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G. Takahashi, Y. Aoki, T. Koike, T. Nakano, K. Kitahara, S. Demirel, C.A. Johnson; The Influence of Instruction on Frequency Doubling Technology Perimetry and Humphrey Matrix Results in Normals and Early Glaucoma Patients . Invest. Ophthalmol. Vis. Sci. 2005;46(13):2482.
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© ARVO (1962-2015); The Authors (2016-present)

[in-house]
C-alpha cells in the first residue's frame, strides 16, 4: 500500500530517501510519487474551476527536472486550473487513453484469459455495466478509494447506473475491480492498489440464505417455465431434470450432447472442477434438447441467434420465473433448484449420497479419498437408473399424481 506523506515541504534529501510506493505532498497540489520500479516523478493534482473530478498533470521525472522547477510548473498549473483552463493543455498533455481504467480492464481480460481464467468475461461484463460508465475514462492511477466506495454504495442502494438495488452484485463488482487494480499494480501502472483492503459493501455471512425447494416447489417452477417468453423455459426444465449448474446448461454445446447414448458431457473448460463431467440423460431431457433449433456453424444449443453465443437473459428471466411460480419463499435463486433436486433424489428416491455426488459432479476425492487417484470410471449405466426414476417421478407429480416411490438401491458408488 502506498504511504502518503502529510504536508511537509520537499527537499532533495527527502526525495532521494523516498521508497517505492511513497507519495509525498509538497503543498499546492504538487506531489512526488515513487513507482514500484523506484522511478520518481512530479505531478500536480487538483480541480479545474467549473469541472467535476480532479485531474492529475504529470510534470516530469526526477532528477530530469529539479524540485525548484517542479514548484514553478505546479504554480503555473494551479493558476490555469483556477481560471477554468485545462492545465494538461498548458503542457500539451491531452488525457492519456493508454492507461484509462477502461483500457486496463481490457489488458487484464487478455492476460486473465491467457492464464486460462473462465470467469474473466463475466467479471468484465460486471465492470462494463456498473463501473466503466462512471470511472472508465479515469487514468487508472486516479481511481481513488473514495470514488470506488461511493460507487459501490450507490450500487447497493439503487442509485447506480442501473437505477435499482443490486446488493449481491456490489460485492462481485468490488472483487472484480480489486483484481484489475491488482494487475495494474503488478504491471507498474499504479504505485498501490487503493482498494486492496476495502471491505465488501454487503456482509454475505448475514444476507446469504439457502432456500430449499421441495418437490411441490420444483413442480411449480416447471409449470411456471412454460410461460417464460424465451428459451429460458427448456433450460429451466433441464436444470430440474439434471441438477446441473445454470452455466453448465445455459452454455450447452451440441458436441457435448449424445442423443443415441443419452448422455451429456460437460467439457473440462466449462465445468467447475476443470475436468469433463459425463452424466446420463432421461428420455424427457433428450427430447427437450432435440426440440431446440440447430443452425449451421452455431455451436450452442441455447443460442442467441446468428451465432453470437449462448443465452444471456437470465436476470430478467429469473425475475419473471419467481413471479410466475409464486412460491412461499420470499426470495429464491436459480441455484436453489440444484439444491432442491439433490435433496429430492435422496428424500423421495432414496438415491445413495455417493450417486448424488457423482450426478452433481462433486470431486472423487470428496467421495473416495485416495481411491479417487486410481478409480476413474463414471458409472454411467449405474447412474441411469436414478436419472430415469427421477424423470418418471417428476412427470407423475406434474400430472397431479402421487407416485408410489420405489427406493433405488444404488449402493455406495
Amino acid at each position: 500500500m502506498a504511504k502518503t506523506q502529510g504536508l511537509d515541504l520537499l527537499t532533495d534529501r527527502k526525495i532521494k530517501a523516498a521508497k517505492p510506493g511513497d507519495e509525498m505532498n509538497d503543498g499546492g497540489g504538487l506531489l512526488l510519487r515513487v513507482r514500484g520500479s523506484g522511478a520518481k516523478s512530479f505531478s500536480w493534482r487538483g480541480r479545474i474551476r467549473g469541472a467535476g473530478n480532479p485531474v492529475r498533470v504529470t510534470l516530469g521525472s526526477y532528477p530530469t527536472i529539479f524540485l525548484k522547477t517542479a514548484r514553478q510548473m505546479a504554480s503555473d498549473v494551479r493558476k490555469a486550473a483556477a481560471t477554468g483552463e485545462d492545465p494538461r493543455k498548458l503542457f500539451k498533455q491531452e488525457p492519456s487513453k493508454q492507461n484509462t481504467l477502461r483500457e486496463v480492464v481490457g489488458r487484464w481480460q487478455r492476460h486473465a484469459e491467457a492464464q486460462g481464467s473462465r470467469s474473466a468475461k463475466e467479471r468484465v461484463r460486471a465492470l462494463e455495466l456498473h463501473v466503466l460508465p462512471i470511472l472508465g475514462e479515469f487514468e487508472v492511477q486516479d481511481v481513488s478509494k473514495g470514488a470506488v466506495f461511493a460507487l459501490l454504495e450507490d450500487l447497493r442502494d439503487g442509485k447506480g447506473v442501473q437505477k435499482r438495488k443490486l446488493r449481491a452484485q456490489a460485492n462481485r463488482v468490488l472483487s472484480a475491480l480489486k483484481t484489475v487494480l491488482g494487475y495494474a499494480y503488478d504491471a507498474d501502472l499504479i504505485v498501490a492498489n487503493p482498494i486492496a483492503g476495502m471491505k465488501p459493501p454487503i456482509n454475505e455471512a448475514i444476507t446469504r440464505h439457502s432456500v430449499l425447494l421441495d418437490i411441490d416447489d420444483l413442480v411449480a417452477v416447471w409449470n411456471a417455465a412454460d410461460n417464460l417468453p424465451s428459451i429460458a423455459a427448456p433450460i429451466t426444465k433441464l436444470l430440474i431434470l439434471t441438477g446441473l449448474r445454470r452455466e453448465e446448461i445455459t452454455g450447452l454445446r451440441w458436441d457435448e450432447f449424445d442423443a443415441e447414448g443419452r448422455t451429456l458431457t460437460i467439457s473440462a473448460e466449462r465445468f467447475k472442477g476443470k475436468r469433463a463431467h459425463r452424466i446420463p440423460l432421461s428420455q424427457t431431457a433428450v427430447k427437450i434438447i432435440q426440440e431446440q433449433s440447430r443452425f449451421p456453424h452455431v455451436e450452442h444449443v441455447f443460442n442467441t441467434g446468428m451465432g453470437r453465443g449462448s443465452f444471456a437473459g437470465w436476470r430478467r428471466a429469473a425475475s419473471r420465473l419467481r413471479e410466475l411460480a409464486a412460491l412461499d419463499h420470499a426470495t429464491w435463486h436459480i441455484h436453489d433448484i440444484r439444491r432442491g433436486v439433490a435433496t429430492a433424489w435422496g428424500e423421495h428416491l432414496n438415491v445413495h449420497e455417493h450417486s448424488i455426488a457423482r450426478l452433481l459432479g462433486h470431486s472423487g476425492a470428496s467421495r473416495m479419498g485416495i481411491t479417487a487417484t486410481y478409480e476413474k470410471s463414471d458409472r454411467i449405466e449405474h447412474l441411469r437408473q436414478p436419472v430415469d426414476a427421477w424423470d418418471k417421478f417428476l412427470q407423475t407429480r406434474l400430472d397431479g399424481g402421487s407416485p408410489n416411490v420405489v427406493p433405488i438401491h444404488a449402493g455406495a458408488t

Purpose: To investigate the influence of instruction (detection versus pattern recognition threshold criteria) on visual field results determined by Frequency doubling technology perimetry (FDT) and the Humphrey Matrix (Matrix). Methods: FDT full threshold C–20 and N–30 tests, and the Humphrey Matrix full threshold (ZEST procedure) 24–2 test were performed on 20 clinically normal subjects and 20 early glaucoma patients (MD better than –6.0 dB for Humphrey Field Analyzer SITA results). For the detection task subjects were asked to respond when they could see anything. For the pattern recognition task subjects were asked to respond when they could detect the vertical lines, using the standard manufacturer’s instructions (i.e. the patient is asked to respond when they see patterns of flickering black and white vertical bars). Results: The mean sensitivity (MS) difference between detection and pattern recognition thresholds was about 2.5 dB for FDT and Matrix tests in normal and early glaucoma, with detection having higher threshold values. For FDT, there was a significant difference with respect to MS, mean deviation (MD) and the number of abnormal locations (P <0.05) on the total deviation probability plot (TD) for the two criteria in both normals and early glaucomas. For the Humphrey Matrix there was a significant difference for MD, the number of abnormal locations (P <0.05) on the TD, the number of abnormal locations (P <0.05) on the pattern deviation probability plot and the number of examinations outside normal limits on glaucoma hemifield test for the two criteria in both normals and early glaucomas. Conclusions: Instruction can have a significant effect on FDT and Matrix results. It was found that the pattern recognition task produced diffuse visual field loss rather than local visual field loss in comparison to the detection task results. The instrument’s normative database appears to be based upon a detection task rather than a pattern recognition task, and it is important for practitioners to be consistent in their instructions to patients, and that these criteria be clearly defined prior to testing.
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